Containers and caps therefor

A cap 6 has an outlet 8 and an air bleed valve 10 including a non return valve 18. The non return valve is isolated from the hydrostatic pressure which would prevent it opening, by a housing 12 and a breather tube 13.

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Description

FIELD OF THE INVENTION

This invention relates to liquid containers and caps therefor.

BACKGROUND OF THE INVENTION

It is desired to withdraw liquid from a sealed container. Such a situation arises in agriculture when it is desired to connect a sealed container to a spraying device and to spray liquid agrochemical from the container onto crops. Normal unsealed arrangements where the container is open to atmosphere allow the possibility of leakage, even via air bleed arrangements, as the liquid slops around in the container in use. There are environmental, health and/or economic reasons for preventing the possibility of leakage.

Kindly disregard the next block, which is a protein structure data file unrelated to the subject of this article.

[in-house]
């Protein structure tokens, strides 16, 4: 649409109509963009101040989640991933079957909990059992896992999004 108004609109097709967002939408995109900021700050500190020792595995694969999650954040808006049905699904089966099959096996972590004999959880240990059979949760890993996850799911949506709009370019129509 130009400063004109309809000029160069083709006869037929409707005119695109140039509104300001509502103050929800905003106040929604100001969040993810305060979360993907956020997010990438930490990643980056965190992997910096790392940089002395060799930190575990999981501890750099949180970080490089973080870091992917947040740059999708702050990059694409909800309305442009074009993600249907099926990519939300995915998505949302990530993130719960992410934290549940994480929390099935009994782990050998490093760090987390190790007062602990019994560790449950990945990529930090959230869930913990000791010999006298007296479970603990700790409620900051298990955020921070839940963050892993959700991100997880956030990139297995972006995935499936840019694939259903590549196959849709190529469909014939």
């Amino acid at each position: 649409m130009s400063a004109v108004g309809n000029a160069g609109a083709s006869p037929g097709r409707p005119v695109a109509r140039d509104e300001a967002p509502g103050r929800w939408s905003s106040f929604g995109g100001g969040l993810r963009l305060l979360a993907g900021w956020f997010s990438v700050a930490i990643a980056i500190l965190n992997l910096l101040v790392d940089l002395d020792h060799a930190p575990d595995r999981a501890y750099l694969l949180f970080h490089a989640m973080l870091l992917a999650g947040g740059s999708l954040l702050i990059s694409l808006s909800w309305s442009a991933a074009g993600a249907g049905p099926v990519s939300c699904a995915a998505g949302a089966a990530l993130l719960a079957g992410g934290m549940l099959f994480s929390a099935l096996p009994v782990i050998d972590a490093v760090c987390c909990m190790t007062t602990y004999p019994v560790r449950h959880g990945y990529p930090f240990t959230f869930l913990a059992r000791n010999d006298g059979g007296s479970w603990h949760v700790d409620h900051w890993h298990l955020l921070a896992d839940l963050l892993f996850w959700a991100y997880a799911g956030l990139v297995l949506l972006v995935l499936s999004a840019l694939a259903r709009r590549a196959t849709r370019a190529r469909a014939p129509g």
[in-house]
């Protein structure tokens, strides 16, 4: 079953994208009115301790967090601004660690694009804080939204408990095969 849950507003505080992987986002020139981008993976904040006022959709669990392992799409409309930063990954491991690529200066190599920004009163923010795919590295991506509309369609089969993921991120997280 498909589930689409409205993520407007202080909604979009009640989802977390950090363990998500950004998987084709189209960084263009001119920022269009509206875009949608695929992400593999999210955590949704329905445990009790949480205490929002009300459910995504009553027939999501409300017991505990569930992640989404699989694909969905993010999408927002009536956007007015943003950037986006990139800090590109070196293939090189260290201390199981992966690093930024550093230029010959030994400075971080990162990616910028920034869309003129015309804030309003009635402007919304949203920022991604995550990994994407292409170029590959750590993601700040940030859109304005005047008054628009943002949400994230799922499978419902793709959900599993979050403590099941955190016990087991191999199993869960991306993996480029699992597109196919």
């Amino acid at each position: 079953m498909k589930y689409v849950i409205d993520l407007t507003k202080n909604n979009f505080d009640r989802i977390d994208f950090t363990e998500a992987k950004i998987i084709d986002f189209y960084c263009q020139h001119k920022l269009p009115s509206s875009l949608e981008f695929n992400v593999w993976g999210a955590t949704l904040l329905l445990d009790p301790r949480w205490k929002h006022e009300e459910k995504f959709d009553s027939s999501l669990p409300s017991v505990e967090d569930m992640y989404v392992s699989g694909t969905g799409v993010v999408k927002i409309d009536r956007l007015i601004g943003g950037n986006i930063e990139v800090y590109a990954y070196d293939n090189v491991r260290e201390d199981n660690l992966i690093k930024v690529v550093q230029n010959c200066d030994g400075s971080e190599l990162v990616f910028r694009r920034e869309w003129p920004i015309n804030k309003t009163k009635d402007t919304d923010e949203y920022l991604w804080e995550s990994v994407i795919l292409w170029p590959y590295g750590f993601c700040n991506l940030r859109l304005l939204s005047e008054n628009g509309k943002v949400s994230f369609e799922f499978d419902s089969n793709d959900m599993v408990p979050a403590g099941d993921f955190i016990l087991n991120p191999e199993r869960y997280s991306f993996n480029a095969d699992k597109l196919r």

One proposal enabling the container to be completely closed and yet enabling liquid to be withdrawn is a collapsible container, usually inside a rigid box. There are problems with this, however. For example it is not possible to completely empty the container. The user always pays for more than can be extracted from the container.